[games_access] SoundDesign

Matthias Troup foreversublime at hotmail.com
Thu Sep 3 14:26:59 EDT 2009


The slang term is "even playing field", but there's probably a snappier one-word answer. "Even playing field" is a good term because it suggests that although both sides are not exactly the same, they are balanced (Might vs. Magic, for instance).

I'm very selective about how things are phrased when it comes to eSport. Hearing people are not in advantage with no CC. Hearing people are the standard - the control group - the common demoninator. Hearing-impaired people are, however, at a disadvantage.

Unfortunately, CC does not offer equal representation of sound. Here's an example: Today I said "Good Morning" to my coworker as she passed by. She said "sdafj;asdf" at the same time. I have no idea what she said because the sounds happened at the same time. If you applied this to a game - you're attacking a monster (any one of the following: growling, gunshots, alarms, explosions) and some unrelated atmoshperic cues and other monster sounds happen but are overshadowed by the your event's sounds you wouldn't hear them. However, if you had CC you would unfairly and unrightfully see that information displayed in text. It's not just a matter of sounds overlapping one another - but also of focus. When you're focused on one thing you are less attentive to other senses. Even if you could hear something you may not be paying attention - but the more sensory cues you get - the better the chance it may grab your attention.

It's a sticky situation. Sports are like science experiments. You want an "even playing field" and have only one variable separate the competitors - their skill. From an eSport Perspective (not an accessibility perspective), the question for me would be "Should the differentiating variables only be allowed between the game avatar and the game system? Or can variables exist between the user and the game system? For years games have allowed variable changes between the user and game avatar (choosing different characters than your competitors), that in turn affect the interaction between the avatar and the game system (my avatar has different abilities than your avatar). Is it okay to bypass this so that the user can obtain different information directly from the game system and then affect his avatar?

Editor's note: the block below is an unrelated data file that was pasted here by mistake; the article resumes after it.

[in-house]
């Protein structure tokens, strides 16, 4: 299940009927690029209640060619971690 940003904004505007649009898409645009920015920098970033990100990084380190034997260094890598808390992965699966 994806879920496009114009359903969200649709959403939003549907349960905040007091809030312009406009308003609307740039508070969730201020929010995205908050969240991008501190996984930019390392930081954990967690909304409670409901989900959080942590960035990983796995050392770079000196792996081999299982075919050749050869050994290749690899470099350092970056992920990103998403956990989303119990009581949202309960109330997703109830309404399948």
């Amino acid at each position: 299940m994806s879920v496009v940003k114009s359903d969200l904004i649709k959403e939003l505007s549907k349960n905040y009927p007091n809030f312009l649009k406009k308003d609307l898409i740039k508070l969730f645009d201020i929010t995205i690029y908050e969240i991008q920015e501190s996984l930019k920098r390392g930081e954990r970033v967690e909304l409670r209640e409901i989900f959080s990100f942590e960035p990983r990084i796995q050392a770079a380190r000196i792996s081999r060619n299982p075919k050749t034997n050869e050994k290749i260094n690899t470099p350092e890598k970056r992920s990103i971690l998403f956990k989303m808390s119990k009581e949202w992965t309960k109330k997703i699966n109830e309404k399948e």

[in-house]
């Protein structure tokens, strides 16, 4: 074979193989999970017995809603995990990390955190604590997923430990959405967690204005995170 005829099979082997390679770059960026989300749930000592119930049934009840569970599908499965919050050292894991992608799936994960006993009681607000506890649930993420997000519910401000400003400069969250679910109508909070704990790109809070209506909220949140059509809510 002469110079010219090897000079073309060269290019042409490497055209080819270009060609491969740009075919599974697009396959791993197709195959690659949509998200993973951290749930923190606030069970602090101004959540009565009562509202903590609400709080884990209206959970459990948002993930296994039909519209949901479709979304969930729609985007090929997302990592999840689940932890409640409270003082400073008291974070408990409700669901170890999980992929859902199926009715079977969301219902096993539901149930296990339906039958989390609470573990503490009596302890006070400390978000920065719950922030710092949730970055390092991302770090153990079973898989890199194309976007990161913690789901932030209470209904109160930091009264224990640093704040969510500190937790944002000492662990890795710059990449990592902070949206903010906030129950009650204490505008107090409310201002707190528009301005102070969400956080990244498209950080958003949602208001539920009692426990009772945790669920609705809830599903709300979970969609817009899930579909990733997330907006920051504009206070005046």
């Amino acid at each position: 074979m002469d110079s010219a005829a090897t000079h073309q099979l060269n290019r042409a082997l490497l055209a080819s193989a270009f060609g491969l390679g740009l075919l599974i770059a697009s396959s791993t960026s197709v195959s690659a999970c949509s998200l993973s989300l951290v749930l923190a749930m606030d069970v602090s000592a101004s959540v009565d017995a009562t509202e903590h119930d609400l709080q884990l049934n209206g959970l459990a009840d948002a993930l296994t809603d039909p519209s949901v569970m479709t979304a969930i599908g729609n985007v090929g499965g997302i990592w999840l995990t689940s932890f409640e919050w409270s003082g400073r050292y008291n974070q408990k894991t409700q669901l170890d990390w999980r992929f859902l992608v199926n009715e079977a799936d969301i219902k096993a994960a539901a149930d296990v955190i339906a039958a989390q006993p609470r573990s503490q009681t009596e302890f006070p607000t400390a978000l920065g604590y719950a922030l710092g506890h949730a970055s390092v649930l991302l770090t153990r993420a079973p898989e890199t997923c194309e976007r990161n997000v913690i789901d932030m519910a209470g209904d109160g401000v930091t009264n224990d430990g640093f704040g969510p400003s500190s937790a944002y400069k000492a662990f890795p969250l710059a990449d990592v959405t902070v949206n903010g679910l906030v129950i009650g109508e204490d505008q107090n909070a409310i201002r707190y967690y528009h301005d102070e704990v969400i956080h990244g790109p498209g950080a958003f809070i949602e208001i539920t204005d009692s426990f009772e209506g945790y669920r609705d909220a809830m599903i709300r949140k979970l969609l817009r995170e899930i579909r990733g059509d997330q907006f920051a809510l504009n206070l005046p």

Could it ever be perfect? Or is to make CC available to everyone "good enough"?

I think it'll be interesting in the future - perhaps medicine will be able to reverse some of these disabilities - I wonder what design conventions will live on and gamers will say "why is that option even in the game!?" or "why is that feature a standard in all games?".

Thanks for opening this discussion, Sandra.

> Date: Thu, 3 Sep 2009 14:12:11 +0200

> From: sandra_uhling at web.de

> To: games_access at igda.org

> Subject: Re: [games_access] SoundDesign


> Hi,


> well it will always be little bit unfair:


> no [CC]

> * hearing is in advantage


> [CC]

> * one who use it could be in advantage

> * special one who can also hear


> The point is that the [CC] should have "equal" information like the represented sound.

> And that is something [CC] wants to be anyway?

> I never heard about it, that [CC] will give someone an advantage :-)

> (Maybe hearing people have to train their hearing little bit more?)


> My personal opinion is, that [CC] available for everyone would be the best.



> I am looking for a term, a description of this.

> Universal Accessibility has another meaning.

> Bring them to the "same level" is also not useful.

> Does anyone has an idea?


> Best regards,

> Sandra




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